Work: Sonata Pathétique
About This Work
This was the earliest of Beethoven's piano sonatas to reach warhorse status. The work is cast in three movements: the first is marked Grave-Allegro di molto e con brio; the second, Adagio cantabile; and the finale, Rondo (Allegro). Beethoven opens
this composition with a slow, meditative introduction, using this feature for the first time in a sonata. Seemingly posing a question, or struggling to overcome a dilemma, the music seeks resolution and relief, which appears in the exposition proper, when the movement, driven by tremolando octaves in the left hand, quickens, and theme transforms itself into deeply anxious utterance, introducing, once again, a questing, uncertain mood, without excluding forceful utterances, possibly indicating a desire to transcend the feeling of uncertainty. During the brief development section, a sense of dramatic tension predominates, but the general tone changes in the recapitulation, leading to a coda, which closes the movement. The second movement begins with a soothing, languid, melancholy melody of an autumnal beauty. Dominating the entire movement, this initial theme eclipses both the subdued second theme and the moment of dramatic tension in the middle section of the movement. The Rondo finale is really the second Rondo in the sonata, since the middle movement possesses the structural features of that form. This movement opens with a gracefully eloquent theme accompanied by arpeggiated figures played by the left hand. Although the mood seems bright, the music is tinged by melancholy, notwithstanding the playful second theme. Following repetition and thematic development, the first theme surfaces as simultaneously more agile and more delicate. A lengthy, brilliant coda completes the movement. Dedicated to Prince Lichnowsky, this composition was first published in Vienna in 1799.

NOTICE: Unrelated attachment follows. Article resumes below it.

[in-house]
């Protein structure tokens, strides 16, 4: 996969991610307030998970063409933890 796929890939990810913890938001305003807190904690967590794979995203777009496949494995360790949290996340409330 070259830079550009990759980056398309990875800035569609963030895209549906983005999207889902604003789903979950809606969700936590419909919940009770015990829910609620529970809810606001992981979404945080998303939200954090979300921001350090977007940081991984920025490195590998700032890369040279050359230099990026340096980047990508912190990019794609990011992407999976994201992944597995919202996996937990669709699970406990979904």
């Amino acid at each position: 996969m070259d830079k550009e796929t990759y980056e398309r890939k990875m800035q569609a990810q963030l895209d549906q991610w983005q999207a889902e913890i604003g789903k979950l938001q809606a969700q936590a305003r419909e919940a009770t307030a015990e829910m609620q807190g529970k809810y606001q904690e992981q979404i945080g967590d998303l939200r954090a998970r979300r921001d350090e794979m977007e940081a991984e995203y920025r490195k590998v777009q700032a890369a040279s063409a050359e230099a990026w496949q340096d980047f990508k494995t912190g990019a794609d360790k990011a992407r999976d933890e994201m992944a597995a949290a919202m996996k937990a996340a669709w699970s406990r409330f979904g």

-- Robert Cummings, All Music Guide
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